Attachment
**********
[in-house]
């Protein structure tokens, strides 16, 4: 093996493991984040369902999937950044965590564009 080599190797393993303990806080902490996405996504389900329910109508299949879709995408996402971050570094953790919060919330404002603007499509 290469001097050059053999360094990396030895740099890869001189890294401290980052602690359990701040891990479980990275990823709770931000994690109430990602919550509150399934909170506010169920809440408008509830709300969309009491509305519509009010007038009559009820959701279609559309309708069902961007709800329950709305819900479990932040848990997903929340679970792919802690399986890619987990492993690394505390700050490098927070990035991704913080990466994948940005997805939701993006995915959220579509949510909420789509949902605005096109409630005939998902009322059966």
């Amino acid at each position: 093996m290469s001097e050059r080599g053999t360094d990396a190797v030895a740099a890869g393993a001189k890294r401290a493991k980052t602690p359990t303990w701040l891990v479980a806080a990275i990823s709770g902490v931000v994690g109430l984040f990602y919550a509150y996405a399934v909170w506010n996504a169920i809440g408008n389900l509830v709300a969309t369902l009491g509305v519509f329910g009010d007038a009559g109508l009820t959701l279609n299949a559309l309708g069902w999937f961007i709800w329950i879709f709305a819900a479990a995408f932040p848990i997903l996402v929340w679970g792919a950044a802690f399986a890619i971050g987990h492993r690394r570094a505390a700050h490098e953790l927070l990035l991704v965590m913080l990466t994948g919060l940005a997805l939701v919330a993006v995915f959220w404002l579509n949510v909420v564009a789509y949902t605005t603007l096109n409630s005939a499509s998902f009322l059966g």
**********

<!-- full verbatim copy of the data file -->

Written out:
[in-house]
């Protein structure tokens, strides 16, 4: 093996493991984040369902999937950044965590564009 080599190797393993303990806080902490996405996504389900329910109508299949879709995408996402971050570094953790919060919330404002603007499509 290469001097050059053999360094990396030895740099890869001189890294401290980052602690359990701040891990479980990275990823709770931000994690109430990602919550509150399934909170506010169920809440408008509830709300969309009491509305519509009010007038009559009820959701279609559309309708069902961007709800329950709305819900479990932040848990997903929340679970792919802690399986890619987990492993690394505390700050490098927070990035991704913080990466994948940005997805939701993006995915959220579509949510909420789509949902605005096109409630005939998902009322059966």
């Amino acid at each position: 093996m290469s001097e050059r080599g053999t360094d990396a190797v030895a740099a890869g393993a001189k890294r401290a493991k980052t602690p359990t303990w701040l891990v479980a806080a990275i990823s709770g902490v931000v994690g109430l984040f990602y919550a509150y996405a399934v909170w506010n996504a169920i809440g408008n389900l509830v709300a969309t369902l009491g509305v519509f329910g009010d007038a009559g109508l009820t959701l279609n299949a559309l309708g069902w999937f961007i709800w329950i879709f709305a819900a479990a995408f932040p848990i997903l996402v929340w679970g792919a950044a802690f399986a890619i971050g987990h492993r690394r570094a505390a700050h490098e953790l927070l990035l991704v965590m913080l990466t994948g919060l940005a997805l939701v919330a993006v995915f959220w404002l579509n949510v909420v564009a789509y949902t605005t603007l096109n409630s005939a499509s998902f009322l059966g």